Walking with Jesus: 6th Sunday of Easter

The Sixth Sunday of Easter

The Gospel is heard, received, and over time starts to transform the world - but it all began with a simple meal. In between there was betrayal and loss. And yet, through it all, God's grace, God's love wins.

The lectionary readings are: John 14:15-21, Psalm 66:8-10, 1 Peter 3:13-22, Acts 17:22-31

Rev. Kerry Bart
Pastor, Barboursville UMC
Western District

“Walking With Jesus” has been our intentional and devotional theme for half a year now, with many reflections shared by laity and clergy who spent at least a little time with the bishop in the Holy Land in September and October 2019.

There’s something magical sacred about actually walking where Jesus walked. “Sanctify Christ as Lord in your hearts,” we read in 1 Peter 3:15. “Keep your hearts at attention, in adoration before Christ, your Master,” writes Eugene Peterson. AND we also have to be able to put ourselves in the presence of God wherever we are, Holy Land or not. The Lord God “does not live in shrines made by human hands… he is not far from each one of us.” (Acts 17:24, 27)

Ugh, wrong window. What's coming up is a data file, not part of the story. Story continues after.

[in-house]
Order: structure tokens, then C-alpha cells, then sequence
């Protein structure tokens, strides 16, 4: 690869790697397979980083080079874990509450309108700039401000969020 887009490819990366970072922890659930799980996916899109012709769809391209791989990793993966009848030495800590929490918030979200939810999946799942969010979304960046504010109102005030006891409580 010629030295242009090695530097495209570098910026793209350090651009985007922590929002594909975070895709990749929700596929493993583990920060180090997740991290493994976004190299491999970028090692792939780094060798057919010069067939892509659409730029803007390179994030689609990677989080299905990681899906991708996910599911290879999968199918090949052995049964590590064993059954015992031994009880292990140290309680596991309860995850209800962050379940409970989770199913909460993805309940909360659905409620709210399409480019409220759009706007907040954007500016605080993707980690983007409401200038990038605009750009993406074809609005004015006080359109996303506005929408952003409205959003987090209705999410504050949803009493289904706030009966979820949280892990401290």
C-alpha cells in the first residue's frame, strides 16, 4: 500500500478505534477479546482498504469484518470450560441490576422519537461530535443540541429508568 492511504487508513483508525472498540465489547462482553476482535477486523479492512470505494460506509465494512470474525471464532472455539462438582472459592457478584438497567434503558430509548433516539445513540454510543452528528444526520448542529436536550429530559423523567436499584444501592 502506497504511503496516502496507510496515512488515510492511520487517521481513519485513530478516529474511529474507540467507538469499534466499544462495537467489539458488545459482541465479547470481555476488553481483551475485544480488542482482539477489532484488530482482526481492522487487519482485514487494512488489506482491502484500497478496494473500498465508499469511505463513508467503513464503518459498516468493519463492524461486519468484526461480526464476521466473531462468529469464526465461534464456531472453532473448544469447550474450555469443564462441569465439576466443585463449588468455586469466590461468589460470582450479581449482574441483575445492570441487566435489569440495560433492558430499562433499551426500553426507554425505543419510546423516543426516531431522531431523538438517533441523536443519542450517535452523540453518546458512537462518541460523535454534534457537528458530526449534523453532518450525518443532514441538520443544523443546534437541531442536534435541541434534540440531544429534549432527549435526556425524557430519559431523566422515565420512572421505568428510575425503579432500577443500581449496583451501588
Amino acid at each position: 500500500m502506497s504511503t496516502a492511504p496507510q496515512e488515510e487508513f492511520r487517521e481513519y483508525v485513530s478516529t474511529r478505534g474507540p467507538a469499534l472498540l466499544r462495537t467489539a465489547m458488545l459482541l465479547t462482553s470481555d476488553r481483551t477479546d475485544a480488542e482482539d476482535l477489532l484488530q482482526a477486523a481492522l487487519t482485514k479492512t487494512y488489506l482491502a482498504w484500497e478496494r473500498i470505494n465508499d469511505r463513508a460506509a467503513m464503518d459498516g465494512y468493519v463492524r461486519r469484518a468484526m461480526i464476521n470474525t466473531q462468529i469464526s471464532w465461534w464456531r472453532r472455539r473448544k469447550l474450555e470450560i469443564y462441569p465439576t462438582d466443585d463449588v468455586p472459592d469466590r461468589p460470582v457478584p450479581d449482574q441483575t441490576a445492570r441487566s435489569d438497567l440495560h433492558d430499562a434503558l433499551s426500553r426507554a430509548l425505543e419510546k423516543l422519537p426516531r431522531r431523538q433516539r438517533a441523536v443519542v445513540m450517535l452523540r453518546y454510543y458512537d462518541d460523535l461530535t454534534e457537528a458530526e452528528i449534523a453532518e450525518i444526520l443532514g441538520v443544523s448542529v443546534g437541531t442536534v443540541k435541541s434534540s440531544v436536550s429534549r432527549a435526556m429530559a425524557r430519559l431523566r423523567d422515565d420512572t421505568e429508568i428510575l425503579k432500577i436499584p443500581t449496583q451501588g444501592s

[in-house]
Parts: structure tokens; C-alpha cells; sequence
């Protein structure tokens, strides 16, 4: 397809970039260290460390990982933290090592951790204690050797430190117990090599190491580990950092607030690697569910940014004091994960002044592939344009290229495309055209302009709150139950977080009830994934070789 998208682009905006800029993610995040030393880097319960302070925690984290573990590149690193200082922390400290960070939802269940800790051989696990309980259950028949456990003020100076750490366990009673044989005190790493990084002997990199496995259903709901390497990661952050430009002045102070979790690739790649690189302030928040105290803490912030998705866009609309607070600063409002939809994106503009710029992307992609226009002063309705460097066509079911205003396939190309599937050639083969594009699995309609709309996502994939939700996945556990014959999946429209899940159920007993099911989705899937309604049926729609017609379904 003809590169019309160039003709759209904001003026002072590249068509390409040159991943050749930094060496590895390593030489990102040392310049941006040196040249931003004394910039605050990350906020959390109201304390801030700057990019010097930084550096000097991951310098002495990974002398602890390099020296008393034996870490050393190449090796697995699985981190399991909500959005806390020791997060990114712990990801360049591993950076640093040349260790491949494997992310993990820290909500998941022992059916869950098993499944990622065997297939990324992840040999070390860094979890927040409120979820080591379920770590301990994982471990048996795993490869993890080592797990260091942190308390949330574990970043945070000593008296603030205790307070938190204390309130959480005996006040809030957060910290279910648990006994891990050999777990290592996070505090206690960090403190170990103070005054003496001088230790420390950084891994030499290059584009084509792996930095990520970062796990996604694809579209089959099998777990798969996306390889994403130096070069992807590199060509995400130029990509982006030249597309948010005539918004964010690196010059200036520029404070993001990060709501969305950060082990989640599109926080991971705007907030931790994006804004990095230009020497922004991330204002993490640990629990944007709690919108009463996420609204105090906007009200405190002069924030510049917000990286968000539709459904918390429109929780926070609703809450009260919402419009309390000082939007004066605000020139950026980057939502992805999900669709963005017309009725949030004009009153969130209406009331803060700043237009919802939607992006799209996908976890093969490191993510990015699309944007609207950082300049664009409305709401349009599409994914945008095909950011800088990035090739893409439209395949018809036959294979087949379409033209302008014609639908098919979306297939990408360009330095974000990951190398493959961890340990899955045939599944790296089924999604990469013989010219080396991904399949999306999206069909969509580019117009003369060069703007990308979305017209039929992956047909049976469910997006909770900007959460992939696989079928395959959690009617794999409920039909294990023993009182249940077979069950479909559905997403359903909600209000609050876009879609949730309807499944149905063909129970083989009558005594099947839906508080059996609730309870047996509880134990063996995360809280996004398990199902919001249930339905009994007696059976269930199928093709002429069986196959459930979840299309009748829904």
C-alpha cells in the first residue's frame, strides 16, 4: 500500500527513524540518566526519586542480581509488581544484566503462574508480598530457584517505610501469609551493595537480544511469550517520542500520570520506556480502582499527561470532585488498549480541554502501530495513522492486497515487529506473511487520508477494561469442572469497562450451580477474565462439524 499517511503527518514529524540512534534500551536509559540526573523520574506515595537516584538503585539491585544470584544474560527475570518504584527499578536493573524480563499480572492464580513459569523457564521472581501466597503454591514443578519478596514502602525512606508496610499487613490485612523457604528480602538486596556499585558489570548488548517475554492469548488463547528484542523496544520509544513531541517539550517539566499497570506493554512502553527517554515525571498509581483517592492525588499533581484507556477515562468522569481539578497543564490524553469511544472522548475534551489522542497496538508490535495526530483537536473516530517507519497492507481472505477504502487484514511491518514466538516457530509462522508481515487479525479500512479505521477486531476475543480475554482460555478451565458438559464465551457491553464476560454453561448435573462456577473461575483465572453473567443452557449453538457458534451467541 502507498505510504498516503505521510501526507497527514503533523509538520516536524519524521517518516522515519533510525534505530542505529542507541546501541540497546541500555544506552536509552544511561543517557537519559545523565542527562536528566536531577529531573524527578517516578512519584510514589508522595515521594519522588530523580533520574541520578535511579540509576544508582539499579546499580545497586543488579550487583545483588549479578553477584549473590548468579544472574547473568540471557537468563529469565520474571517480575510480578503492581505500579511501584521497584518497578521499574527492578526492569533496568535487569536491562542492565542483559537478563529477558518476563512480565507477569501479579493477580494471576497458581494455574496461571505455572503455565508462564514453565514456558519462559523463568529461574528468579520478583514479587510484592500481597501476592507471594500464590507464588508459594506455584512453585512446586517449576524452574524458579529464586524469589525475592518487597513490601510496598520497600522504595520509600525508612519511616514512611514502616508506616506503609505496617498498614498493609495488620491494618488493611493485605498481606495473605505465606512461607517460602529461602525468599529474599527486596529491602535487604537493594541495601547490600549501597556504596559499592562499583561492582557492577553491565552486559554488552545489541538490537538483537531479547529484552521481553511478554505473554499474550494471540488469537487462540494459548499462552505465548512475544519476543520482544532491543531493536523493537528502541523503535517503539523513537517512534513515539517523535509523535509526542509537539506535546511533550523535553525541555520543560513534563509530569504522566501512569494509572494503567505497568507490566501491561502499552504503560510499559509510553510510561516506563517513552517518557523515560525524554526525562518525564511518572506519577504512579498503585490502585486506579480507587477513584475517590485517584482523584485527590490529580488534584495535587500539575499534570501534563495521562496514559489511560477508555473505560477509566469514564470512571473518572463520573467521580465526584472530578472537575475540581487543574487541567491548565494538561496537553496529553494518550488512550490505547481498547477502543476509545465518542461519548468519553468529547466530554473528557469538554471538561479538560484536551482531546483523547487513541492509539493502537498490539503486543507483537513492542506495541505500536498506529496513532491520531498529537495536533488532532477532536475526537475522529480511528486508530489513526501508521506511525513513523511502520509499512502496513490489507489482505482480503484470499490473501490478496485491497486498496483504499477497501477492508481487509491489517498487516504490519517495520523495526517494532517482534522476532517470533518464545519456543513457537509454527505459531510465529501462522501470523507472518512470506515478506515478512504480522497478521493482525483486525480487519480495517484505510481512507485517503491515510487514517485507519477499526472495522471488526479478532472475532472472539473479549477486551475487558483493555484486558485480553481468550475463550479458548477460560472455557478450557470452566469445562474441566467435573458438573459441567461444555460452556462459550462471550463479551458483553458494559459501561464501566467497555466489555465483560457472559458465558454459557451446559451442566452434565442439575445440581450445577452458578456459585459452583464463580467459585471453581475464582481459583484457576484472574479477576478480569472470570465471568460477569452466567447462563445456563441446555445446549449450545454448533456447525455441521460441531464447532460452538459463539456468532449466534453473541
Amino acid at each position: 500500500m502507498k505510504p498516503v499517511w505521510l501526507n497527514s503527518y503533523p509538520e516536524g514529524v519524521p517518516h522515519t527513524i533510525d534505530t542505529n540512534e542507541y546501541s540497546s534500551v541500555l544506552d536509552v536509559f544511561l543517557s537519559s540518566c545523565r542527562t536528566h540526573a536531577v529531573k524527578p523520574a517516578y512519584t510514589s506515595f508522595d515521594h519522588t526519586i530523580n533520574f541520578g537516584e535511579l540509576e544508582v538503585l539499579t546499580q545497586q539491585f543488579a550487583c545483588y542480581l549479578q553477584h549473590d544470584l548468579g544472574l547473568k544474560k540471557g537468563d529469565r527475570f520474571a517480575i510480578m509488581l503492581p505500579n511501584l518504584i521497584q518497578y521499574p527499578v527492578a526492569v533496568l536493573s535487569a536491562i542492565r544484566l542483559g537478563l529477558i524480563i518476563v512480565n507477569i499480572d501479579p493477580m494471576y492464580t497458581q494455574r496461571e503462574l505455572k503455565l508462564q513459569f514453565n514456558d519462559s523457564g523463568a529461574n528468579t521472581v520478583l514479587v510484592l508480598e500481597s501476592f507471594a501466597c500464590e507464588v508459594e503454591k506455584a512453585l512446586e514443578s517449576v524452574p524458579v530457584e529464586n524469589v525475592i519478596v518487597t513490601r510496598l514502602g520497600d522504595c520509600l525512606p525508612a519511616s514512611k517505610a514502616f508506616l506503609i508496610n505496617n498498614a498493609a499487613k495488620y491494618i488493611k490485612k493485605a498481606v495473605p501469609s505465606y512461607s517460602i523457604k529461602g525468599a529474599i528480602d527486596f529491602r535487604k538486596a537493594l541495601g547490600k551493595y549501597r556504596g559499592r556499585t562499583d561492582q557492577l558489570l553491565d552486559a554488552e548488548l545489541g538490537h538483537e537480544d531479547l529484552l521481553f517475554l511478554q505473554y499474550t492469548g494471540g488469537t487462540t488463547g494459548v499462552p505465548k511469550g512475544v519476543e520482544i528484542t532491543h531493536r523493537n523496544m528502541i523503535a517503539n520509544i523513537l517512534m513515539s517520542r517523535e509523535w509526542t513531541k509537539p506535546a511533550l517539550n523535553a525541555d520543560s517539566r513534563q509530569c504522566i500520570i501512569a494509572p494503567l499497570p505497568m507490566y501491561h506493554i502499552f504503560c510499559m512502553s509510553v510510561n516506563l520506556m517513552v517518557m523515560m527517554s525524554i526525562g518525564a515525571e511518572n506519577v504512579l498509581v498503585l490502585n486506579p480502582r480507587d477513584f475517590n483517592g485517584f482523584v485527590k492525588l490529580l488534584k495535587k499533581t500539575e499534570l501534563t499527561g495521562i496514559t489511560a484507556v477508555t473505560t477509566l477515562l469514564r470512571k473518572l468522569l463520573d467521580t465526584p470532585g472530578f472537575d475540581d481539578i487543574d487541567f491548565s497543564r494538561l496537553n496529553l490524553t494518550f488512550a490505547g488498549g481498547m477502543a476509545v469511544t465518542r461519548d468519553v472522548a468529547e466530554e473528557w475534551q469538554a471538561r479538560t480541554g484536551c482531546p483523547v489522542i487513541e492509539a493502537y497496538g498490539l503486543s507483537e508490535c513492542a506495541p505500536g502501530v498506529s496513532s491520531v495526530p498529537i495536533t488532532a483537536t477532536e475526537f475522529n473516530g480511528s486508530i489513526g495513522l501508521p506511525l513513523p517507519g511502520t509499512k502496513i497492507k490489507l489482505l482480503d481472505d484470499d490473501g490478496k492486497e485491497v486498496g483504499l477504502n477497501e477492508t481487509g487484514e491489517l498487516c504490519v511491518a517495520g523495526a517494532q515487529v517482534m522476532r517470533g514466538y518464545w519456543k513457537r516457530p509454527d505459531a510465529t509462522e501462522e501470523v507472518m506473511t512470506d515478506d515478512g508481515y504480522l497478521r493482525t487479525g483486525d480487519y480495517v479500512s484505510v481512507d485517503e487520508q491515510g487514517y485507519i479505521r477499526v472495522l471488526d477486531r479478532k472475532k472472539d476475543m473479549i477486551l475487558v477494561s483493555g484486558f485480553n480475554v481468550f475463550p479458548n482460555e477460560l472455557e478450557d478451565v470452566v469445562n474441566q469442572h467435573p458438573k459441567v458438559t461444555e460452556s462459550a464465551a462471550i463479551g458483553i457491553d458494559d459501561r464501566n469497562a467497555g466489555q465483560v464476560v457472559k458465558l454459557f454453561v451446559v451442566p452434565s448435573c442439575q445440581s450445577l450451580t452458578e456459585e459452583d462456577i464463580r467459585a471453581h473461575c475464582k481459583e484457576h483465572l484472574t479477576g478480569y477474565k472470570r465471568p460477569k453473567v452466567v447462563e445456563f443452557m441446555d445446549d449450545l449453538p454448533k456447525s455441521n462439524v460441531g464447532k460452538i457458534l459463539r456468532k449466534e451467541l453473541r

Having experienced God in the Holy Land, and having heard Mary’s witness at the tomb on Easter morning – “I have seen the Lord!” – and even while “just” sitting in your living room or walking the beautiful hills of West Virginia, won’t you join me in these three things?

One, Set the table. Attune yourself to seeing God at work in your life. Every day, make an opportunity to encounter God.

Two, Sit down for the meal. Read the scriptures, take God in. “Taste and see that the Lord is good.” Do this in solitude and do this with other members of the body of Christ, but do it regularly.

Three, Rise and Go. Don’t keep the faith, share it! “Tell what God has done for you.” (Psalm 66:16). No one makes the journey alone, and others are built up by your story, even as the stories of others build you up.

We’re just a few weeks from Pentecost. We’re even closer to Ascension Day, and Aldersgate Day is also just around the corner. Each one of these is a signpost along the way that encourages us to keep walking, whatever the circumstances.

Keep walking, eyes on the prize.

Keep walking, with your hand in the hand of the man from Galilee. We’re not alone.

Prayer: God of abundance in the desert, God of presidents and paupers, Almighty One, great is your name. Thank you for your invitation to fullness of life. Continue to nurture and guide us as we participate in your kingdom on earth, wherever we may be. Amen.

Kerry Bart is pastor at Barboursville First United Methodist Church and is a member of the Communications Team.